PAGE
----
Of cannabidiol and chai: Intrepid entrepreneurs ready to bring CBD-enriched products to health food stores
By Alicia Wallace, The Cannabist Staff
ANAHEIM, Calif. — Selling Americans on chai, a spiced black tea with roots in herbal medicine, was a heavy lift for Colorado entrepreneur John Simmons.
Nearly 25 years after the founder and former CEO of Boulder’s Third Street Chai introduced the country to a largely unknown herbal beverage, Simmons is putting his back into a new product push: He’s all-in on a cannabis extract hailed for its medicinal properties but facing a regulatory future yet to be determined.
Last week, Simmons and business partner Matt Oscamou, founder of San Jose, Calif.-based Frontier Snacks, unveiled Weller Snacks, a hemp extract-enhanced food brand, at Natural Products West Expo in Anaheim, Calif.
The duo are among an intrepid class of natural products pioneers determined to bring cannabis-derived extracts rich in non-psychoactive compounds and cannabinoids such as cannabidiol — known as CBD — to grocery store shelves.
Expo West, the industry’s largest trade show, served as the coming out party for CBD and brands like Weller Snacks.
The 20-plus hemp extract products that debuted there didn’t much resemble the marijuana-derived CBD oils and tinctures found in dispensaries elsewhere in California — or any of the seven other states with legal adult-use marijuana sales.
Instead, the CBD-infused products on display at Expo West included honeys, sparkling juices, flavored waters, and pet and horse botanicals. The hemp extracts used in these products are marketed much like turmeric, Omega-3s or garlic are marketed as health- and wellness-enhancing ingredients.
The hemp extract-enriched coconut bites developed by Simmons and Oscamou are designed for occasional consumption by adults for the purposes of making them feel “weller,” Simmons said. Each serving contains 5 milligrams of extract, sourced from an Oregon hemp farm run by Frederick Schilling, the founder of Dagoba Chocolate, an organic chocolate company that was bought by The Hershey Co. in 2006.
The learning curve, risks and unknowns of marketing hemp extracts are similar to those Simmons faced with chai back in 1995.
“It’s an environment that favors entrepreneurs,” he said. “Entrepreneurs are better at adapting to a less-certain environment.”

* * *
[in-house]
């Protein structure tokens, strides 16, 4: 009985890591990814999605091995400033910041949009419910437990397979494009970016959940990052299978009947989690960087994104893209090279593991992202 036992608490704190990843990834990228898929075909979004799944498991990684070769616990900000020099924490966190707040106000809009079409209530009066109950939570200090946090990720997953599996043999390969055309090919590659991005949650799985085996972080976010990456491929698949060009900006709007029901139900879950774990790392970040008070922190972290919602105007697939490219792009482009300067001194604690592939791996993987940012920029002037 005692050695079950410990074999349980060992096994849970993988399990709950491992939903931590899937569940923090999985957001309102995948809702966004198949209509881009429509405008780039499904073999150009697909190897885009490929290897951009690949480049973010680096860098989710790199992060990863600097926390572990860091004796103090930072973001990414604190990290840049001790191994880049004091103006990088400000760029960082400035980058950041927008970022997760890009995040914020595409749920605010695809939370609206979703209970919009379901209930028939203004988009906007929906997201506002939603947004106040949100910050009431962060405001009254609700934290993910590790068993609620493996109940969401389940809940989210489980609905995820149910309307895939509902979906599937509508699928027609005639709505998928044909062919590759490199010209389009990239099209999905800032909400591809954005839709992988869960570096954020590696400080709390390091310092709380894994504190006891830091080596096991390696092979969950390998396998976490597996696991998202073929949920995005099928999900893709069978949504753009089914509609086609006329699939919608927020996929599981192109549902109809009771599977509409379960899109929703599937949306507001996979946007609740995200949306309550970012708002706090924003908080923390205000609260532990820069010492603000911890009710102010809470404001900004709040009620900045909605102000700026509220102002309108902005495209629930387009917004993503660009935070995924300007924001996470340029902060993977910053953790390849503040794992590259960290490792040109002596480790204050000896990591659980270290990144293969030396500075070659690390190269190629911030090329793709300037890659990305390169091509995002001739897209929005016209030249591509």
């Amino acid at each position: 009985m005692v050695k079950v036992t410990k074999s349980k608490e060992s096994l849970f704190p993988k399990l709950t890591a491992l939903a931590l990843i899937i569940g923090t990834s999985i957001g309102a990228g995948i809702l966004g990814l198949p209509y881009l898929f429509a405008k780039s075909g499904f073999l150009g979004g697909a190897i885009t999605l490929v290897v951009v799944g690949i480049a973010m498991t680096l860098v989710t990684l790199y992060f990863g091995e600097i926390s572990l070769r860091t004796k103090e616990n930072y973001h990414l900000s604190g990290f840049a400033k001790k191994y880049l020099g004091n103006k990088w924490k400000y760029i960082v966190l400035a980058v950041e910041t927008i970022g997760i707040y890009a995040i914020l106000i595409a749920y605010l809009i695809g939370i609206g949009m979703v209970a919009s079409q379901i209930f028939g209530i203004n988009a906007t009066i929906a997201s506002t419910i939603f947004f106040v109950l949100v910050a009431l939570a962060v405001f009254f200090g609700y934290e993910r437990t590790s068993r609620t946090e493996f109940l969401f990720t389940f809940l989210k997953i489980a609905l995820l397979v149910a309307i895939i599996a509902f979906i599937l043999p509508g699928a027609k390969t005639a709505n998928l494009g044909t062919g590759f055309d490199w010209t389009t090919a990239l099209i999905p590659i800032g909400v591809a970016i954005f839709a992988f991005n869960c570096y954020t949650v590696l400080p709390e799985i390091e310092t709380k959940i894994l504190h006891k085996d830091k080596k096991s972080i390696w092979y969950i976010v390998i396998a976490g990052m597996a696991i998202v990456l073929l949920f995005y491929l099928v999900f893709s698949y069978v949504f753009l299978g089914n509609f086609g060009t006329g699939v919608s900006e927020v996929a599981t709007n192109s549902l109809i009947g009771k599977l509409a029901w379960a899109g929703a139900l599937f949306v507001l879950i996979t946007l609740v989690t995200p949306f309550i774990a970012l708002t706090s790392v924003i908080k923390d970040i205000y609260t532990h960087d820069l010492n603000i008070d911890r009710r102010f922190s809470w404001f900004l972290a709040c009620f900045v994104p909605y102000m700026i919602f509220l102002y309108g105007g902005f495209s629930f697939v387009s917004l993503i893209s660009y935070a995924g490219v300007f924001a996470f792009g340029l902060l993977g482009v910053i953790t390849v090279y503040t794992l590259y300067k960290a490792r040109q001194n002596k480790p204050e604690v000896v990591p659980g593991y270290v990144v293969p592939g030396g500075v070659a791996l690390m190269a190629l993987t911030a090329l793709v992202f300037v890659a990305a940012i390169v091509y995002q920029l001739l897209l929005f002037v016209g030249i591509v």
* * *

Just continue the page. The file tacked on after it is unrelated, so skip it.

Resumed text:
A “savior” for small health food stores
This was the first year that Expo West formally embraced cannabidiol. Beyond opening the floor to hemp extracts, organizers dedicated a half-day seminar to the business opportunities, potential health-and-wellness benefits and legal uncertainties of the cannabis compound.
The inaugural “CBD Summit” saw producers and pundits project bountiful sales growth. But they also swaddled their bullishness in reticence, noting pitfalls such as the limited research available and labeling semantics that could be regulatory no-nos.
CBD is a natural products trend built on shaky ground, said Michael T. Murray, a naturopathic doctor and author who has thrown his support behind Emerald Health Bioceuticals, a San Diego-based firm producing supplements featuring cannabinoids derived from non-cannabis plants.
“There’s more hype right now than there is real, solid science,” he said.
But the hype is real for natural product stores, where hemp extracts are growing at an annual clip of 300 percent, said Sean Murphy, publisher of Hemp Business Journal.
Last year, 14 percent of the $190 million in hemp-derived CBD sales were registered by natural product retailers, according to Hemp Business Journal data. By 2022, those stores should account for 28 percent of the projected $646 million in hemp-derived CBD sales.
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That’s good news for mom-and-pop health foods shops such as Adele’s Naturally in Evansville, Ind., which is “1,200 square feet, soaking wet” and “selling a whole lot of CBD,” according to store manager Jordan Fink.